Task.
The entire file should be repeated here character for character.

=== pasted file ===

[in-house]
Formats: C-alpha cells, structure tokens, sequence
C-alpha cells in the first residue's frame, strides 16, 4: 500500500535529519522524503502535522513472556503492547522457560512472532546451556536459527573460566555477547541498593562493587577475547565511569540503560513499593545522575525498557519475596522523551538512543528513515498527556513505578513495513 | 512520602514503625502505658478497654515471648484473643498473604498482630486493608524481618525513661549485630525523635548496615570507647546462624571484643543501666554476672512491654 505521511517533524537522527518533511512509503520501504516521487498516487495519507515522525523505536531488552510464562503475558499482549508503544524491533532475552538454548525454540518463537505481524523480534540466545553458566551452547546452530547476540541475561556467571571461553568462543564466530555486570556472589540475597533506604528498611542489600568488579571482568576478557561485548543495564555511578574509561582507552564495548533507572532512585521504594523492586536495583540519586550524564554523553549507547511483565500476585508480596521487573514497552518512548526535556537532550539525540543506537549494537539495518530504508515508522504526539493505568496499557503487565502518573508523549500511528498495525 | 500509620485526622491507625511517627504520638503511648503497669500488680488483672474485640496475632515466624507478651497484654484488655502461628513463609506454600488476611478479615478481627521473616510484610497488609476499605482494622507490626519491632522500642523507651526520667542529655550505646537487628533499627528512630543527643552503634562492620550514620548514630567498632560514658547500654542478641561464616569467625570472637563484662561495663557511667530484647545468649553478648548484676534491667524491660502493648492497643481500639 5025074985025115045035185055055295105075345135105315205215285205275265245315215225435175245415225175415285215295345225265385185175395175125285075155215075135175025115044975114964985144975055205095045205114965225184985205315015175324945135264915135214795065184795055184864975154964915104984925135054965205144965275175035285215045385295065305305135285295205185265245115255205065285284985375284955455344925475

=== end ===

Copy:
[in-house]
Formats: C-alpha cells, structure tokens, sequence
C-alpha cells in the first residue's frame, strides 16, 4: 500500500535529519522524503502535522513472556503492547522457560512472532546451556536459527573460566555477547541498593562493587577475547565511569540503560513499593545522575525498557519475596522523551538512543528513515498527556513505578513495513 | 512520602514503625502505658478497654515471648484473643498473604498482630486493608524481618525513661549485630525523635548496615570507647546462624571484643543501666554476672512491654 505521511517533524537522527518533511512509503520501504516521487498516487495519507515522525523505536531488552510464562503475558499482549508503544524491533532475552538454548525454540518463537505481524523480534540466545553458566551452547546452530547476540541475561556467571571461553568462543564466530555486570556472589540475597533506604528498611542489600568488579571482568576478557561485548543495564555511578574509561582507552564495548533507572532512585521504594523492586536495583540519586550524564554523553549507547511483565500476585508480596521487573514497552518512548526535556537532550539525540543506537549494537539495518530504508515508522504526539493505568496499557503487565502518573508523549500511528498495525 | 500509620485526622491507625511517627504520638503511648503497669500488680488483672474485640496475632515466624507478651497484654484488655502461628513463609506454600488476611478479615478481627521473616510484610497488609476499605482494622507490626519491632522500642523507651526520667542529655550505646537487628533499627528512630543527643552503634562492620550514620548514630567498632560514658547500654542478641561464616569467625570472637563484662561495663557511667530484647545468649553478648548484676534491667524491660502493648492497643481500639 5025074985025115045035185055055295105075345135105315205215285205275265245315215225435175245415225175415285215295345225265385185175395175125285075155215075135175025115044975114964985144975055205095045205114965225184985205315015175324945135264915135214795065184795055184864975154964915104984925135054965205144965275175035285215045385295065305305135285295205185265245115255205065285284985375284955455344925475